Alice represents a third of the employees who recently responded to an Institute of Personnel and Development (IPD) survey by claiming their bosses treated appraisals as "a bureaucratic chore". Indeed, the same survey showed that 15 per cent of bosses would rather visit the dentist than carry out an appraisal.
"Appraisal systems have become so diverse during the last few years," says Angela Edward, IPD's policy advisor. "The result is that a great many managers - as well as their staff - don't really know how to make the most out of them. And for the appraisee, that can mean losing out on pay, promotions and training."
At their simplest, performance appraisals enable employees to plan and control their work better, to learn from their mistakes and profit from their successes. "But even if managers don't put every effort into achieving this, there's a great deal appraisees can do to help themselves," says Max A Eggert, management psychologist and author of The Managing Your Appraisal Pocketbook.
"The first thing to do, for example, is to request a preliminary discussion about what is going to be assessed and what the results will be. What kind of questions will you be asked? Will you need to produce any paperwork? Will the appraisal identify training needs or is it a chance to bargain for an increase in pay?"
In fact, claims the Industrial Society, the Nineties have witnessed a clear trend away from connections between appraisals and pay. A recent study reveals that of the 77 per cent of British companies that have a formal appraisal system in place, almost half claim there is no link to money. Furthermore, steps have been taken in many organisations to ensure that appraisals have nothing to do with past performance. Instead, they only focus on the future of the staff member in terms of development needs.
"These are things the appraisee must know about in order to prepare," says Debra Allcock, the Industrial Society's head of campaigning.
According to Ms Allcock, secretarial staff are at a particular advantage when it comes to getting the best from their appraisals. "Most appraisals occur annually,' she says. "But throughout the year, there should really be one-to-one's, mini-appraisals ensuring that no progress is missed. Since secretaries are usually in charge of their manager's diary, they can just book in a half-hour slot once a month or so."
Ms Allcock says that secretaries should keep a file on themselves, to keep track of their own progress. "Don't wait until the one-to-one interview to write down your achievements. If someone writes you a note to thank you for something, pop it in a file. If something went really well due to your expertise, write it down and add that too. This file will undoubtedly effect your future because even untrained managers will feel they have to record it.
"In fact, the more untrained they are, the more frightened they may be of messing up and consequently the more likely they may be to record whatever you say or give them.'
June Short, a Hertfordshire-based PA, adds that the close relationship between secretaries and managers can be of enormous benefit. "In every appraisal I've had, I've always asked the boss what I could do to improve our relationship. Without fail, it leads them into asking me the same question back."
If there is one problem that Ms Short hasn't found so easy to overcome, it is subjectivity. Almost a third of the IPD's survey respondents agreed that appraisal ratings have everything to do with how much your boss likes you and nothing to do with how well you do the job. But Angela Edward claims there is a solution.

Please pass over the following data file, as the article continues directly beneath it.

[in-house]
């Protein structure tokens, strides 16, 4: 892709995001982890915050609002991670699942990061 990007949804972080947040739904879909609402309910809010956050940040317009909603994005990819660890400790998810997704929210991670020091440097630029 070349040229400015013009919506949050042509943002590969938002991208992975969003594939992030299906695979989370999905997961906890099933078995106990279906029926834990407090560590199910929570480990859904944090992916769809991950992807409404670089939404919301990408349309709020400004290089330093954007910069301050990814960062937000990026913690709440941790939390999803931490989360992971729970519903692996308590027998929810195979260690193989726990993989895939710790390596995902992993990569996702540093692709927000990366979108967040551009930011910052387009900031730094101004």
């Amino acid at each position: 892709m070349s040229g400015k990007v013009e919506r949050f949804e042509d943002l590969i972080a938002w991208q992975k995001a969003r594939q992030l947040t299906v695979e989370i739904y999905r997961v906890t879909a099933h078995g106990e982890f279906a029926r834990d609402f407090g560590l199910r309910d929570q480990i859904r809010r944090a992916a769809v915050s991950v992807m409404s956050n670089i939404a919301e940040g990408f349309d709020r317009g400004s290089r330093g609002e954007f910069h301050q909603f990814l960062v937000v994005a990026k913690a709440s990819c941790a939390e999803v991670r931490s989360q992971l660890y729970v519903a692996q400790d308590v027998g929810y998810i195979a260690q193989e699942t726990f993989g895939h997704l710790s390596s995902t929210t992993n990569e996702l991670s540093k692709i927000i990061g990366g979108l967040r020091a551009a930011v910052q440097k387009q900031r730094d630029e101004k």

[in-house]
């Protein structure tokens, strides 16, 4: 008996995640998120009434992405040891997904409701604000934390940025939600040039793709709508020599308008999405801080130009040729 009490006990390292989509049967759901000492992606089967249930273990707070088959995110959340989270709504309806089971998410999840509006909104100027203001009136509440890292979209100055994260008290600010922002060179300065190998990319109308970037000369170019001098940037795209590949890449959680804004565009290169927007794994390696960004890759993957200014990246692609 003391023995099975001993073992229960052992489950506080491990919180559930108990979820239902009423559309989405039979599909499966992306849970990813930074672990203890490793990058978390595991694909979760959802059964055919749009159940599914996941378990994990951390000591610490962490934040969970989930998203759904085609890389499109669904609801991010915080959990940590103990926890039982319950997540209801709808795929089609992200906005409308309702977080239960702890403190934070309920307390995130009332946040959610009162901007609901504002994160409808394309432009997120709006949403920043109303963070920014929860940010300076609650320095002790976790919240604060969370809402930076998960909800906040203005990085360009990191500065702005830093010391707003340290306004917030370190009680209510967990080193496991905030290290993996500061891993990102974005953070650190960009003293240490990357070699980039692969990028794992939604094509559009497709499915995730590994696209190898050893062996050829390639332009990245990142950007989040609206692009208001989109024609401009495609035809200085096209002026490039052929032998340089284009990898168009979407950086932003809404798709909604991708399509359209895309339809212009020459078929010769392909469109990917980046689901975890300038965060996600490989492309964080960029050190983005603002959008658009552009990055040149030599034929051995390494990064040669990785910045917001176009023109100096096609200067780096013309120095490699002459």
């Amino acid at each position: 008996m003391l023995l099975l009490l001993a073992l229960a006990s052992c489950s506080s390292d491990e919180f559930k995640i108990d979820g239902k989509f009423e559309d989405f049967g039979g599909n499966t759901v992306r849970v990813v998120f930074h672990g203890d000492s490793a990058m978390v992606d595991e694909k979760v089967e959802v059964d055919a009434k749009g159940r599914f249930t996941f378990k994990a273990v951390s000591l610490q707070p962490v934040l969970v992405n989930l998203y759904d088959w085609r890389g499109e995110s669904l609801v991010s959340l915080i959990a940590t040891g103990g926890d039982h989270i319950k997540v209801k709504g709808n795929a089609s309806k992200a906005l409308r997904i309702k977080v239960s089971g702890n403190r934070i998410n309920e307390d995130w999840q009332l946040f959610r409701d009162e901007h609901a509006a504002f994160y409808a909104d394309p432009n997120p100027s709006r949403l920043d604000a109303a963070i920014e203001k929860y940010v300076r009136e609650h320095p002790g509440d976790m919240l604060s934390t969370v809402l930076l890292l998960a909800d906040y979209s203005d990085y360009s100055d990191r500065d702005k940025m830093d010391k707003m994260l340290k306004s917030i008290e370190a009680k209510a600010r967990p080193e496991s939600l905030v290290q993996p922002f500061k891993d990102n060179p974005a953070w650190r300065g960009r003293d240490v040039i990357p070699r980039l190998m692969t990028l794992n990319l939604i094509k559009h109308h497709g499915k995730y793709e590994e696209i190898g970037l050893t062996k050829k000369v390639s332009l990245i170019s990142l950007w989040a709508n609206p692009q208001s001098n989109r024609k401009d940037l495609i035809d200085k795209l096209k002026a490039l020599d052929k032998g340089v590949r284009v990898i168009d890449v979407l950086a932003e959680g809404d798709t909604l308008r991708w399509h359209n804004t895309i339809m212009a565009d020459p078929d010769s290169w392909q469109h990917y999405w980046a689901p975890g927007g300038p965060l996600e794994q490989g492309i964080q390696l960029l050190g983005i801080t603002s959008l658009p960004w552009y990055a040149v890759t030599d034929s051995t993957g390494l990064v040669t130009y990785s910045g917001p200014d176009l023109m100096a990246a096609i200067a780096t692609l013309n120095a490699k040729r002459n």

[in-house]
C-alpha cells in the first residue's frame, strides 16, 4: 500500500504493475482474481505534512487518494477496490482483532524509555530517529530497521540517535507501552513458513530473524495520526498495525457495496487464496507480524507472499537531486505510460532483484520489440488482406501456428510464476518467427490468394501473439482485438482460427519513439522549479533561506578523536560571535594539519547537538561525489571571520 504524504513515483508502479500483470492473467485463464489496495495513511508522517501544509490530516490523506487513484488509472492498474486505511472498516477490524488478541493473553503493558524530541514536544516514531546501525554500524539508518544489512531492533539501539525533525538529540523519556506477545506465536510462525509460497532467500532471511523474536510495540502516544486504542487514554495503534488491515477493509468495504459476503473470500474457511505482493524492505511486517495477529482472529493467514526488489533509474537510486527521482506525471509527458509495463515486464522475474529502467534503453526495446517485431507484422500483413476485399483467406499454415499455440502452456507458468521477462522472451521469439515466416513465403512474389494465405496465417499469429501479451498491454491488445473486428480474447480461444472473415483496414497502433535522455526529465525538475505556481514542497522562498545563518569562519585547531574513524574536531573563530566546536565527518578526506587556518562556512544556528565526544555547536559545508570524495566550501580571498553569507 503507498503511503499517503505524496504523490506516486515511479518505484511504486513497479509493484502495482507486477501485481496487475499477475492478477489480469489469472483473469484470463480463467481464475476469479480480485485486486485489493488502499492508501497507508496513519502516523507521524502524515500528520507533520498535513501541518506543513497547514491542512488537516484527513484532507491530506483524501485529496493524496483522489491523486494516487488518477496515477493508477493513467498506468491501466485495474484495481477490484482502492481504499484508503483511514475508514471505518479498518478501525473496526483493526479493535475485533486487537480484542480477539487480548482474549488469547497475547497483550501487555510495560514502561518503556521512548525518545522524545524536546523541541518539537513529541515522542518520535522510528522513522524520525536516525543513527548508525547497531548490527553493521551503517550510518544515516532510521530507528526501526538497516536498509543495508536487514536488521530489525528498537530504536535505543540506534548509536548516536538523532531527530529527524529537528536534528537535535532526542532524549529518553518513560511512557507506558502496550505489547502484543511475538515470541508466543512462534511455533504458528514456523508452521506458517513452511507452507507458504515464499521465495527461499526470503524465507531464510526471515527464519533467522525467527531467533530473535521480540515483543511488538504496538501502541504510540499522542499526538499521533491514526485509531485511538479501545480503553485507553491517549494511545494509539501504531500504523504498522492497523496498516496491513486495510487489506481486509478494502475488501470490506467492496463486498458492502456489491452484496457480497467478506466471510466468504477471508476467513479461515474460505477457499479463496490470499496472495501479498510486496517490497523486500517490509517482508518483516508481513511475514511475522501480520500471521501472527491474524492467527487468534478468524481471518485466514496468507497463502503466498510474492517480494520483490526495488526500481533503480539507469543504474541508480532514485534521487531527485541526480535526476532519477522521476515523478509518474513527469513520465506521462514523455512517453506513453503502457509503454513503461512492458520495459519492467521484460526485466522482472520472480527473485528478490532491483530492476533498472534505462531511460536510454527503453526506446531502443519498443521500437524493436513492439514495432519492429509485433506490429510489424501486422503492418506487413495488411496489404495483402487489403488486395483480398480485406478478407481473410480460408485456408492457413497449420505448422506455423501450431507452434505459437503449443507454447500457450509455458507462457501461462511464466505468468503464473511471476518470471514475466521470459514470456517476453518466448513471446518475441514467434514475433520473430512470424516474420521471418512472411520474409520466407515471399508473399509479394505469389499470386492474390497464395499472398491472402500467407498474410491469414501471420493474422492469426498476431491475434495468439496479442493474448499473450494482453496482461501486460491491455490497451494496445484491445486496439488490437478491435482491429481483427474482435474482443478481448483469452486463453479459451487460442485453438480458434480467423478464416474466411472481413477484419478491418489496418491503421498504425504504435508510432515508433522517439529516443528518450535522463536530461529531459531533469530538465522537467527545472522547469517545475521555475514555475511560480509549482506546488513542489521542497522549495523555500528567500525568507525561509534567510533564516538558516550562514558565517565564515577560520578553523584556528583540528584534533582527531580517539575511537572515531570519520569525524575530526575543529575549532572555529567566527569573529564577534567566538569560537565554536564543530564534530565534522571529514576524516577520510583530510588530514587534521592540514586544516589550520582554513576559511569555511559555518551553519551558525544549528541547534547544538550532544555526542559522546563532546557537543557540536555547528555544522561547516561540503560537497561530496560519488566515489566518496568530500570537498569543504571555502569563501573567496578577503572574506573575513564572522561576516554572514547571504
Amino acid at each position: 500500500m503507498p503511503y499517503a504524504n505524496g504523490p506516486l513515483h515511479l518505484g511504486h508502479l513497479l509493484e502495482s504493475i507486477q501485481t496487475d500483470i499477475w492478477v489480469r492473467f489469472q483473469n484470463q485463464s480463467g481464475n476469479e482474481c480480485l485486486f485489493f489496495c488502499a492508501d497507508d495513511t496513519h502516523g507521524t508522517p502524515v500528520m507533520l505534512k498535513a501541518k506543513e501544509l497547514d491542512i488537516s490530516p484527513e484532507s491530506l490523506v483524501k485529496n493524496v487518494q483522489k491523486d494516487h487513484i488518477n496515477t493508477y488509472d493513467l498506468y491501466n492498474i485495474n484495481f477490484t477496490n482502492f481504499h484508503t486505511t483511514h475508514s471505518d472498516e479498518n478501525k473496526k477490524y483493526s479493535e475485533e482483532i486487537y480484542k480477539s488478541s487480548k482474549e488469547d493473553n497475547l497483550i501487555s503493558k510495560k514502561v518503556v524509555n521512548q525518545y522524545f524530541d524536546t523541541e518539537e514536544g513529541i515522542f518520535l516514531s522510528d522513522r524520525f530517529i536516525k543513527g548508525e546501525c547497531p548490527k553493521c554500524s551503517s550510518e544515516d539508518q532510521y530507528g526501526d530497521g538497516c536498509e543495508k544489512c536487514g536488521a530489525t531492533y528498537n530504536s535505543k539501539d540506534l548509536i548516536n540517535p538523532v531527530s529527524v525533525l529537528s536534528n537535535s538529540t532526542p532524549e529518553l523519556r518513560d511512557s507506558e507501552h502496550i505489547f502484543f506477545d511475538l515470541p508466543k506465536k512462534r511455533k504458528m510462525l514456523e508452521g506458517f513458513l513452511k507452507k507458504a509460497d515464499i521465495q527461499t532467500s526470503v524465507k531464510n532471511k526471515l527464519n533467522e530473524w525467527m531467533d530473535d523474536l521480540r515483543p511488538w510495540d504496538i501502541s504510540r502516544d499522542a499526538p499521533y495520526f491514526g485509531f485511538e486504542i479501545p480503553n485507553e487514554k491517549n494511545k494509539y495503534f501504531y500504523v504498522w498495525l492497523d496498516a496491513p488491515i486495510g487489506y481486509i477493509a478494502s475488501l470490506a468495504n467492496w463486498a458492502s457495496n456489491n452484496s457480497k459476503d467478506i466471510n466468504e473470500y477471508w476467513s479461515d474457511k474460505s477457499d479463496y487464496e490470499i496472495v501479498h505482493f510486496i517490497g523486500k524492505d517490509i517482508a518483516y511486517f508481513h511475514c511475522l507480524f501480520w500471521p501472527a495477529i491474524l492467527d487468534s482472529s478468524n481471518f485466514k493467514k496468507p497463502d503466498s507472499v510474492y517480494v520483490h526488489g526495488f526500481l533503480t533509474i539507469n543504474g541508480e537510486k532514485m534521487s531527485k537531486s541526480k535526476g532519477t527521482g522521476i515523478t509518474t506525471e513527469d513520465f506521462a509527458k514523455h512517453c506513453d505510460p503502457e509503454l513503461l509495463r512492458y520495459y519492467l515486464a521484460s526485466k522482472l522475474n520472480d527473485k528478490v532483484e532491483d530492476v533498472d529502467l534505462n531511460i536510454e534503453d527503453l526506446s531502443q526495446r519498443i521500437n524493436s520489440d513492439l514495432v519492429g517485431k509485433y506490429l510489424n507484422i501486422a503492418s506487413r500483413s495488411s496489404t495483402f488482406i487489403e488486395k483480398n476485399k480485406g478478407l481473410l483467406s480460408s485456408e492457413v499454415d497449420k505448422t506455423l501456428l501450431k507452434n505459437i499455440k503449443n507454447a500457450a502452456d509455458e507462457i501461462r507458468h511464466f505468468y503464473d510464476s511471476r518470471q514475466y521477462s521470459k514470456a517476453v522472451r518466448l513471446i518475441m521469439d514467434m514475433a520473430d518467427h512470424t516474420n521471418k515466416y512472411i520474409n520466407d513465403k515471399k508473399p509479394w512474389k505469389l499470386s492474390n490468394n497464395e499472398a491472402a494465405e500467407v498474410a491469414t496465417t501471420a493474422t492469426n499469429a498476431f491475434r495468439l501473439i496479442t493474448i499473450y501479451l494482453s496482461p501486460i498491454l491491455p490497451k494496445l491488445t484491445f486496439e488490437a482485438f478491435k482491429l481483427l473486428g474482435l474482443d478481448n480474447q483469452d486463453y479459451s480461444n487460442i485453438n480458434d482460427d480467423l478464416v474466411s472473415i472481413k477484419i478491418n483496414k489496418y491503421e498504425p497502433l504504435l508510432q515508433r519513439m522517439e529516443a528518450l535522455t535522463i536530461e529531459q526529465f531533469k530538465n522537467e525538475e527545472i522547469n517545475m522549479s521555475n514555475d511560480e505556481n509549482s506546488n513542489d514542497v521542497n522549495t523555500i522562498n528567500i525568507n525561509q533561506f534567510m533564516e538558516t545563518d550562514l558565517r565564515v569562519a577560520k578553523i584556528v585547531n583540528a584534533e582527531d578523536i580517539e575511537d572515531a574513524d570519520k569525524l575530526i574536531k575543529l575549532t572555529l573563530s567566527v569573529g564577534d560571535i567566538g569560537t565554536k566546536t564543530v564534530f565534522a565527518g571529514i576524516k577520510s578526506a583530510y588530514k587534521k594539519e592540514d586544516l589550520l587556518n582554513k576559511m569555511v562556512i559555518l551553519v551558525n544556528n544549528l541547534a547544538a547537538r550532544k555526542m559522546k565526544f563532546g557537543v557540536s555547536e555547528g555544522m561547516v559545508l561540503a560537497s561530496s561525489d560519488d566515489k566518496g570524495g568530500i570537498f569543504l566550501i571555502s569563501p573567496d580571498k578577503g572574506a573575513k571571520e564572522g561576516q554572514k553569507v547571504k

"Insist on objectivity. If there are complaints about your work or if you come fairly low on the appraisal scale system, ask why and demand examples. Was that report late because you were incompetent, or did your manager omit to record the fact that you were given instructions to amend the whole thing at 10pm the night before it was due? Is it fair to say your time-keeping is bad, or are you given so many chores outside the office that you simply can't be in the office from 9-5? Discuss these details at length and make sure they are recorded."
One way in which companies such as Sony and The Body Shop have attempted to conquer the problem of subjectivity is through the introduction of 360-degree appraisal - in which information about your performance is collated from as many sources as possible.
Your team members, your customers and your subordinates may all be asked to contribute. Sometimes called multi-sourced feedback, it has only been introduced at secretarial level during the past few months but it is quickly catching on.
Undoubtedly, it will be a while before smaller companies introduce such measures. But, claims Debra Allcock, secretarial staff shouldn't make the mistake of assuming large organisations always have the best appraisal systems. "The bigger the company, the more formal the system. Yet this doesn't necessarily mean it's more effective."
Ms Allcock says the best advice to secretaries is to keep copies of appraisals. "That way, you can check there are no discrepancies. Also, you never know when you'll want to look for another job, and if you can produce your last appraisal at the interview - in which it says you're God's gift to the secretarial universe - then you'll increase your chances considerably."
But the really good news for employees who are keen to ensure that the appraisal system works in their favour, is that companies will soon be banned from keeping the content of appraisals secret from their staff.
For under the new data protection bill, all employees will be legally entitled to see every word, which can only act in their favour.
Execsec 98, a new national exhibition and seminar programme for executive secretaries and PAs, begins today. Execsec is held at the Pavilion, NEC Birmingham, and runs from 9am to 5pm, today and tomorrow. Entrance to the exhibition is free.